Day Without a Cohesive Message

I don't know if the "organizers" of today's "Day Without an Immigrant" activities knowingly borrowed their title from the movie "A Day Without a Mexican" (see also the short film by the same director, especially the user comment at IMDB), but it appears that they do share the same self-defeating premise.

A while back, when T & I watched the movie, I was hoping for a thoughtful examination of what would happen if our crutch of cheap, illegal labor was kicked out from under us. Instead, the movie depicted the disappearance of all SoCal residents with Mexican blood, descending into pointless hysteria in reaction to a phantom bloc of bigots that hates Mexicans, legal or il-. (The movie centers around the only Mexican left, a woman whom the media turns into a freak show, and who is distraught because her continued existence is a denial of her Mexican-ness. <SPOILER?> Turns out she was adopted, but when she opens herself to her true Mexican-ness, she too vanishes. It was so touching, I almost cried, but then I realized it would be wasteful in light of our perpetual water shortage.)

Today's events display the same schizophrenia, with immigrants both legal and illegal encouraged to stay home from work/school (or not, depending on which activists you listen to), but definitely not to buy anything. So even if there is an economic impact from today (first thing this morning, I already heard an "organizer" lowering expectations in an NPR interview by saying "even if there's no economic impact, the point is we've made ourselves heard…") what am I supposed to say? "Well, immigrants, y'all got a point thar, I retract my earlier position that we should revoke green cards and recent citizenships and kick furr'ners out the country"? There is nobody, even in the furthest, xenophobic, Pat Buchanan Right, that is against Legal Immigration. Today's protests and boycotts are opposing a threadbare strawman with barely a body, not to mention a brain.

I wish somebody would produce an honest remake, "Day Without an Illegal Mexican". I wish today could have been a well-organized, fully-supported "Day Without an Illegal Immigrant". As a matter of fact, let's stretch it from a day to a week or a month, even a year! I welcome a little well-deserved economic consequence. In the spirit of prevailing relativism, the preponderance of lawbreakers is held up as a reason not to enforce the law. Well, millions of Americans (including myself) speed on the freeway on a regular basis. But by signing on the dotted line of the drivers license application, we all officially recognize that we are subject to penalties if we're caught. And if there were a massive crackdown on speeding, well guess what, I'd take my lumps, pay my fine(s), and conform my behavior to the law. If there are myriad businesses/industries who would be devastated by removal of their illegal labor, well, that's what they get for profiting from illegal labor! (Wasn't the abolition of slavery devastating to the cotton industry?)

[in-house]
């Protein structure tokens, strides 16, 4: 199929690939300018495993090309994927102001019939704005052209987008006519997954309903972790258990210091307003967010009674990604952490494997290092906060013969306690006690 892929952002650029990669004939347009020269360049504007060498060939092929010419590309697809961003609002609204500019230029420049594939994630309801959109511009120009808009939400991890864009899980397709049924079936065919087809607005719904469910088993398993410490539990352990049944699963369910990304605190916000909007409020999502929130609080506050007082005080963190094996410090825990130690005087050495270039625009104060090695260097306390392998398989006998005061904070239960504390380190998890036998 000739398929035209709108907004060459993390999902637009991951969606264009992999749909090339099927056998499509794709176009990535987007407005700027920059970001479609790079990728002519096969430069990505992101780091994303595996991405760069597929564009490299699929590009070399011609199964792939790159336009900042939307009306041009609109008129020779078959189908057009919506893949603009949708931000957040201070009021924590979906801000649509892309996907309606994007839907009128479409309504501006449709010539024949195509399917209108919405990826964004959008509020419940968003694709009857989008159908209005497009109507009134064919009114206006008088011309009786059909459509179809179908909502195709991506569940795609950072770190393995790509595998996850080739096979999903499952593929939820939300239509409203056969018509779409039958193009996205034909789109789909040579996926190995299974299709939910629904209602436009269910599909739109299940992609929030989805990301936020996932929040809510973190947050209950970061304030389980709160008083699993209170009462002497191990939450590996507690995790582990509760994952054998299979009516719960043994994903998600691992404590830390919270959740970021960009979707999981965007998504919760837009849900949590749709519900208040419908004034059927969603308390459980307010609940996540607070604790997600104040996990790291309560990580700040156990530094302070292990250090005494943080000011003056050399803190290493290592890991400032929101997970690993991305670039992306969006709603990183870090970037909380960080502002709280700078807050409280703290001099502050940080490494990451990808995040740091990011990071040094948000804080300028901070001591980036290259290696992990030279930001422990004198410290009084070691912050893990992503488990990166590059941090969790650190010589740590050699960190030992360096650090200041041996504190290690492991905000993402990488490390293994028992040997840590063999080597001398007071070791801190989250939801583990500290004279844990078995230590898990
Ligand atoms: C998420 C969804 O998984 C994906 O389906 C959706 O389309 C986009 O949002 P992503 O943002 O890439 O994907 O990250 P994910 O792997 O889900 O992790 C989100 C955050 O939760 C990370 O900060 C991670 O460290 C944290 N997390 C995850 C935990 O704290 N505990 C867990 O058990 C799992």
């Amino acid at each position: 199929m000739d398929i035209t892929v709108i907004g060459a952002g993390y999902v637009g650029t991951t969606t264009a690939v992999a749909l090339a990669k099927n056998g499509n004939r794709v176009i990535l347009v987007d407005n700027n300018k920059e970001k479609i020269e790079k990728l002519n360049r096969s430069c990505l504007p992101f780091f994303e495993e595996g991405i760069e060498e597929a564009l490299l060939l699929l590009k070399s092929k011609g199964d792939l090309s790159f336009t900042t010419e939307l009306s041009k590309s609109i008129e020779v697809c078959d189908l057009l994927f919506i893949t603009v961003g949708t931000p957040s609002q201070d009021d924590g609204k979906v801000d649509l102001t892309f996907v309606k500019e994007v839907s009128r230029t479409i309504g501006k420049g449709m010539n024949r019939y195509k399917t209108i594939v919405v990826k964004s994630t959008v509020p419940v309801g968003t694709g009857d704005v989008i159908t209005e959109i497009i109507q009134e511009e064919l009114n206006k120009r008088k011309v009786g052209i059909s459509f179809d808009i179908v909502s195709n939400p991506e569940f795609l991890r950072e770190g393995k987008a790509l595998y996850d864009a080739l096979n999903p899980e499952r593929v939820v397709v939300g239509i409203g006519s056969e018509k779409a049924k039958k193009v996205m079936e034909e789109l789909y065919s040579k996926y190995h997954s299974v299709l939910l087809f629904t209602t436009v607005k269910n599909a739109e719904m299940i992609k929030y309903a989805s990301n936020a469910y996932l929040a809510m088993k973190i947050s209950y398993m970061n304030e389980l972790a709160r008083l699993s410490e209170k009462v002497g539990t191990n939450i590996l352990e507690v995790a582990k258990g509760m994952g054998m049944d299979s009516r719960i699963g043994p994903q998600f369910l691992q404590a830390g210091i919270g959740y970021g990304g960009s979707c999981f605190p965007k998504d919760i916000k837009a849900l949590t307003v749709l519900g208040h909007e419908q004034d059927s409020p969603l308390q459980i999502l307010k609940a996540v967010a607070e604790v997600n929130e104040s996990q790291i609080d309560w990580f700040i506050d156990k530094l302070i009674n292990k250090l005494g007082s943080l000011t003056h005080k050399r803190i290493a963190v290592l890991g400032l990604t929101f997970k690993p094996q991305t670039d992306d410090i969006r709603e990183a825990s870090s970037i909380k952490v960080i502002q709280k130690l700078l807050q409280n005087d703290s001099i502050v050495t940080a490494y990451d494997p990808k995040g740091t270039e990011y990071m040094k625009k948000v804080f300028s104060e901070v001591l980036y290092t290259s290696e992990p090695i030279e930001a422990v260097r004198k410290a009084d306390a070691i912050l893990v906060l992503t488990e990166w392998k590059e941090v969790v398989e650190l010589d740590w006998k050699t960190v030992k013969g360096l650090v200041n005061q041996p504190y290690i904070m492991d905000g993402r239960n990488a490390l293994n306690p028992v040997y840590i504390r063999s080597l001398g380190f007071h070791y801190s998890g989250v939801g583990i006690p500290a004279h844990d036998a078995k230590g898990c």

Call me naive, but I would like the opportunity to pay fair-market price for a basket of strawberries harvested by workers getting paid a wage an American would be willing to work for, rather than a price subsidized by the exploitation of cheap, illegal labor (and while I'm being naive, I wish the U.S. would stand up for freedom and human rights, and issue a boycott against China).

Anyways, let's hear it for the true legacy of Day Without an Immigrant: Day Without Traffic Congestion.

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3 Responses

  1. This event, and the mentality that’s driving it (prevalence = rightness) reminds me of the Elian Gonzalez affair. Hundreds of Hispanic Americans surrounded the home where Gonzalez was staying, daring the government to come in and take him.

    Then the government came in and took him. They screamed unfair. Too many SWAT members! Body armor, riot shields, rifles — too much force, too quickly! (What was the federal government supposed to do, walk forward bare-handed for an even fight?)

    I gather from these events that, in some situations, Latino culture has low respect for the rule of law.

    Every culture does, I suspect. But this impression about Latino culture is unfortunately reinforced in my mind from my experience of living in Puerto Rico for three years, where I routinely saw widespread littering (highway shoulders looked like strips of landfill) and flagrant running of red lights (as long as everyone keeps driving, the other guys with the green can’t go). Did you know that in a traffic jam you can get an extra three lanes out of the left and right shoulders? As long as you’re willing to wash the crud out your tires later on.

    I’m with you. Legal workers and legal minimum wages, even if that means higher prices for the rest of us. Let’s bring them in on the up-and-up.

  2. I asked Alex if he was going to skip work just because he could. His response was, “I’m not a Mexican, I’m an American”. And I guess I don’t know what to think about the whole situation because I haven’t given it enough thought. However, I do like having my whole huge lawn done for $70 a month. But my lawn guys come on Mondays and they didn’t show up on May 1. Their “point” got across to me until I realized, “they were supposed to get paid today, they’ll be here first thing in the morning”.

  3. The organizers themselves are confused as to what point they are making. Do they want simple amnesty and citizenship for all illegal aliens? Do they want no border security? Do they want all the territory that General Santa Ana sold us back? Do they want migrant worker permits?

    They are confused and we are confused. More discussion has been stirred up on my blog on this topic:
    http://jimost.wordpress.com/2006/04/13/my-immigration-rant/

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